WASHINGTON, DC - FEBRUARY 26: U.S. President Donal
U.S. President Donald Trump speaks at the beginning of a new conference with members of the coronavirus task force, including Vice President Mike Pence in the Brady Press Briefing Room at the White House February 26, 2020 in Washington, DC. Trump updated the American people about what his administrations whole of government response to the global coronavirus outbreak. (Photo by Tasos Katopodis/Getty Images)
  • President Donald Trump has consistently attacked the media for asking what he calls "threatening" or "nasty" questions during his coronavirus press briefings.
  • Trump has berated reporters across multiple news outlets - including NBC, CBS, and the Associated Press - being critical of his response to the pandemic.
  • On Monday, the president was so fed up with media critique that he showed his own video outlining his coronavirus response, as an attempt to "correct" the record and show that "everything we did was right."
  • Visit Business Insider's homepage for more stories.

President Trump has consistently attacked reporters for asking negative or critical questions during his coronavirus press briefings.

In some cases, the president has gone so far as to call reporters "terrible," "fake," and "nasty," and telling some that they're "never going to make it." Trump has made it clear that he prefers positive, easy news coverage of his coronavirus response, rather than difficult or critical reviews. He even went out of his way on Monday to show a video lauding his administrations efforts over the past few months during the press briefing.

Here are eight times the president has lashed out at reporters covering his coronavirus response.


On March 20, Trump told NBC's Peter Alexander he was a "terrible reporter" after asking a question about what the president would say to Americans who feel afraid over the virus.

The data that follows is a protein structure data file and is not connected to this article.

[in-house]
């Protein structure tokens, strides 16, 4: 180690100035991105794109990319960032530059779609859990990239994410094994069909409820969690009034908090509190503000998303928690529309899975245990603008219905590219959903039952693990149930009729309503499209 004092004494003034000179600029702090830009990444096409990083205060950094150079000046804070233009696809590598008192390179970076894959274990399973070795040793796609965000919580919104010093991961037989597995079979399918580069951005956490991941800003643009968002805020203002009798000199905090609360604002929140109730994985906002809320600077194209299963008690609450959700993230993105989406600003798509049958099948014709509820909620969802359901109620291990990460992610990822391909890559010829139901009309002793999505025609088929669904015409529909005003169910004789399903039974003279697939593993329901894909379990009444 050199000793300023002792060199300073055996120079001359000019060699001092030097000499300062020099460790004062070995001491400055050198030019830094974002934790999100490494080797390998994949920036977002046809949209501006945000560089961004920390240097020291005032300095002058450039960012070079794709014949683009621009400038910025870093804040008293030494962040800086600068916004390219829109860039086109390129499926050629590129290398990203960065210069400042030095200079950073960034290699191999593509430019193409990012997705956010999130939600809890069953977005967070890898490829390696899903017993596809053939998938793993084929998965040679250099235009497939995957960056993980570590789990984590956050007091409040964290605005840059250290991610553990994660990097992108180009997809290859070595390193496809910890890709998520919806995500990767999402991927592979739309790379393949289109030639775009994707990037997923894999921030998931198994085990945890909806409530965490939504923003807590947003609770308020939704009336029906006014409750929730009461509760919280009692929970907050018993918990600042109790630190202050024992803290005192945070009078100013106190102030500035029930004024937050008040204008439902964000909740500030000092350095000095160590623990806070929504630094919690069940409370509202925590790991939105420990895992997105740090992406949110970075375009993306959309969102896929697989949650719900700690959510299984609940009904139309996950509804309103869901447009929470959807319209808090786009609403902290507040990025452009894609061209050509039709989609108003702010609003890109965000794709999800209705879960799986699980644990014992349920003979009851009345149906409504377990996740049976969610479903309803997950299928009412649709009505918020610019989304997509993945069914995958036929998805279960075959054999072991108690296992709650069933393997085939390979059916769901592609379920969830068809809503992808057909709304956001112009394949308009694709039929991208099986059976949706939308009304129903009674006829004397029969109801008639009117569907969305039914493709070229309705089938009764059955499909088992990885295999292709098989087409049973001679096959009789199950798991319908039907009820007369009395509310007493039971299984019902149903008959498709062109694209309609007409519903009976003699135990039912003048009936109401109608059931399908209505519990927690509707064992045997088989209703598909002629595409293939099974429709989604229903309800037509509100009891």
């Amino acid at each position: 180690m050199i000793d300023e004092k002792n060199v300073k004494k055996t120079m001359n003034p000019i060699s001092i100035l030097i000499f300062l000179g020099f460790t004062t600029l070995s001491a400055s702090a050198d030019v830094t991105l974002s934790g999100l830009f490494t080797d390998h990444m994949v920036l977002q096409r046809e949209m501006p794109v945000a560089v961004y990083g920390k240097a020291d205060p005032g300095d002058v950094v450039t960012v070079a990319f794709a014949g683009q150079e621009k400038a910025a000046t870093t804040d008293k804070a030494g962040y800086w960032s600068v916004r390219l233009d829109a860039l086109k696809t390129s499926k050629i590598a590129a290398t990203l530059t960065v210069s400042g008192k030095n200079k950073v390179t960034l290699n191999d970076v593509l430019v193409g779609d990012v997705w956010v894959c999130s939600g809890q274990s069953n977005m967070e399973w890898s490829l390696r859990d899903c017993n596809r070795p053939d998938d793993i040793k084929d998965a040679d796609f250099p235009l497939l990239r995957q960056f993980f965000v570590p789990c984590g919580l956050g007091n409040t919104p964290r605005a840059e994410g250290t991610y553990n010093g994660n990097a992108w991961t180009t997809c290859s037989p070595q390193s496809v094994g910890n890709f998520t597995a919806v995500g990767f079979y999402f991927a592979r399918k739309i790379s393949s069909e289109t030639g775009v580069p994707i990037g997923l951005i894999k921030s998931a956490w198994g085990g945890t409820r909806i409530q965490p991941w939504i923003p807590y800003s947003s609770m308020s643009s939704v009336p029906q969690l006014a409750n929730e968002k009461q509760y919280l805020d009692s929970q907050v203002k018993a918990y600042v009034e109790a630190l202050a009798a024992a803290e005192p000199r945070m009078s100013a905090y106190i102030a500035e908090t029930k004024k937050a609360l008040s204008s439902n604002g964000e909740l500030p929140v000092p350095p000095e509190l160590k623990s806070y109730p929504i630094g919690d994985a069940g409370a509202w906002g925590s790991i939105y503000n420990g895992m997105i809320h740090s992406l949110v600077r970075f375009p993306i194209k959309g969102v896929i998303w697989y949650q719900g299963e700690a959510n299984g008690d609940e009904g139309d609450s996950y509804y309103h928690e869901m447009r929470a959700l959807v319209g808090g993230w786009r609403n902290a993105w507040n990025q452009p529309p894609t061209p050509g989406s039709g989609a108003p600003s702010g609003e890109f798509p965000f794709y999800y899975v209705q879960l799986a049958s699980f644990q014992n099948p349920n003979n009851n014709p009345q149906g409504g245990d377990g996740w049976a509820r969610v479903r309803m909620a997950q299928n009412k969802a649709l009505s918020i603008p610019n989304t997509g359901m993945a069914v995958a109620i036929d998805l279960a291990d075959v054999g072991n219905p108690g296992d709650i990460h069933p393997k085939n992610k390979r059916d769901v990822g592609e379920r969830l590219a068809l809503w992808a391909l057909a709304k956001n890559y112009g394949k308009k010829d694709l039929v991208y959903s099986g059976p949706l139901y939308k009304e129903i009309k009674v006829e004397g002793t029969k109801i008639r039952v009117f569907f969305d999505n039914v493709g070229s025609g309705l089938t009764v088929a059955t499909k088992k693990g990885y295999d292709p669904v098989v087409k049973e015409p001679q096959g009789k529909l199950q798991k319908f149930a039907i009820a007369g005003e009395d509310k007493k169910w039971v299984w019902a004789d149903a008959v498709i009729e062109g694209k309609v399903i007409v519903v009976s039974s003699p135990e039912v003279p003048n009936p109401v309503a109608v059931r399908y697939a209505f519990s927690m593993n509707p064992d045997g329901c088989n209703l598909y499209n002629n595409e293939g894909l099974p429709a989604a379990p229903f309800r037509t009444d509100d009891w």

In late March, before the US had experienced the height of its outbreak and many Americans were unsure of what to make of the pandemic, Alexander asked the president to address Americans who might be afraid.

"What do you say to Americans who are watching you right now who are scared?" Alexander asked.

Trump immediately fired back with, "I say that you're a terrible reporter; that's what I say," and told Alexander that his question was "very nasty" and put out a bad signal to Americans.


On March 29, Trump berated PBS News reporter Yamiche Alcindor for asking what he perceived as a "threatening" question about coronavirus equipment and told her to "be nice."

PBS News reporter Yamiche Alcindor asked the president to address a statement in which he said that governors don't actually need the equipment that they've requested to combat the virus, but Trump cut her off mid-sentence.

"I didn't say that," he said.

But when she challenged him and cited the statement from an interview on Fox News, Trump responded by saying, "Come on, come on. Why don't you people - why don't you act in a little more positive? It's always 'getcha, getcha, getcha.' And you know what? That's why nobody trusts the media anymore."

He then went on to berate her for once working for The New York Times and now working for PBS News Hour, and told her to "Be nice. Don't be threatening."

In a tweet after the briefing, Alcindor wrote: "I'm not the first human being, woman, black person or journalist to be told that while doing a job. My take: Be steady. Stay focused. Remember your purpose. And, always press forward."


On April 3, Trump berated CBS News reporter Weijia Jiang for her "nasty tone" after she asked him to clarify a statement his son-in-law Jared Kushner made.

Jiang asked Trump to clarify a statement made one day earlier by Jared Kushner, a White House senior adviser and the president's son-in-law, which implied that the Strategic National Stockpile was reserved for the federal government rather than states.

After Kushner stated that "The notion of the federal stockpile was it's supposed to be our stockpile - it's not supposed to be state stockpiles that they then use," Jiang was seeking clarification on what he meant by "our stockpile."

But the president quickly grew irritated by this question and began berating Jiang for asking a "gotcha" question in a "nasty tone."